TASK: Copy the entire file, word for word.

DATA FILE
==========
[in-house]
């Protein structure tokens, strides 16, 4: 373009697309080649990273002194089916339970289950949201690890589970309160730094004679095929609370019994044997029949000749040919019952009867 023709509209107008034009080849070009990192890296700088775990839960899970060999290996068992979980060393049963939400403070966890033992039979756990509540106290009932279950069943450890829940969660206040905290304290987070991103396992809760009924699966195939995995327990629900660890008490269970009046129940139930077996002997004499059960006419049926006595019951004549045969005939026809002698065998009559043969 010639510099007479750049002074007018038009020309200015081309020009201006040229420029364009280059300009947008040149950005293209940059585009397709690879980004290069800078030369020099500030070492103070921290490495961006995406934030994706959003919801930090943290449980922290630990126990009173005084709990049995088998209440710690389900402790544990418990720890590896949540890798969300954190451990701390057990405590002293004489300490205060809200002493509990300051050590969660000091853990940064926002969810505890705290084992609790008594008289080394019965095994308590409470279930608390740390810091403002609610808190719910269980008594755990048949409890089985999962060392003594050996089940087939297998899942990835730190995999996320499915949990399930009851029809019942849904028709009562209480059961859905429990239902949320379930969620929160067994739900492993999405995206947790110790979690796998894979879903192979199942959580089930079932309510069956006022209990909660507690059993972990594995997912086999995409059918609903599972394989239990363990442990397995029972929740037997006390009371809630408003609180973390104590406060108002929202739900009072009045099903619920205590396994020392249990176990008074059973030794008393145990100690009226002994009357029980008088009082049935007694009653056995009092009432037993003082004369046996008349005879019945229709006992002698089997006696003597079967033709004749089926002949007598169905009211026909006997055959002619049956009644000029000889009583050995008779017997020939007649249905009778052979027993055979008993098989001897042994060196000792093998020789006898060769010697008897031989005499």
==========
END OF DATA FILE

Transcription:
[in-house]
């Protein structure tokens, strides 16, 4: 373009697309080649990273002194089916339970289950949201690890589970309160730094004679095929609370019994044997029949000749040919019952009867 023709509209107008034009080849070009990192890296700088775990839960899970060999290996068992979980060393049963939400403070966890033992039979756990509540106290009932279950069943450890829940969660206040905290304290987070991103396992809760009924699966195939995995327990629900660890008490269970009046129940139930077996002997004499059960006419049926006595019951004549045969005939026809002698065998009559043969 010639510099007479750049002074007018038009020309200015081309020009201006040229420029364009280059300009947008040149950005293209940059585009397709690879980004290069800078030369020099500030070492103070921290490495961006995406934030994706959003919801930090943290449980922290630990126990009173005084709990049995088998209440710690389900402790544990418990720890590896949540890798969300954190451990701390057990405590002293004489300490205060809200002493509990300051050590969660000091853990940064926002969810505890705290084992609790008594008289080394019965095994308590409470279930608390740390810091403002609610808190719910269980008594755990048949409890089985999962060392003594050996089940087939297998899942990835730190995999996320499915949990399930009851029809019942849904028709009562209480059961859905429990239902949320379930969620929160067994739900492993999405995206947790110790979690796998894979879903192979199942959580089930079932309510069956006022209990909660507690059993972990594995997912086999995409059918609903599972394989239990363990442990397995029972929740037997006390009371809630408003609180973390104590406060108002929202739900009072009045099903619920205590396994020392249990176990008074059973030794008393145990100690009226002994009357029980008088009082049935007694009653056995009092009432037993003082004369046996008349005879019945229709006992002698089997006696003597079967033709004749089926002949007598169905009211026909006997055959002619049956009644000029000889009583050995008779017997020939007649249905009778052979027993055979008993098989001897042994060196000792093998020789006898060769010697008897031989005499």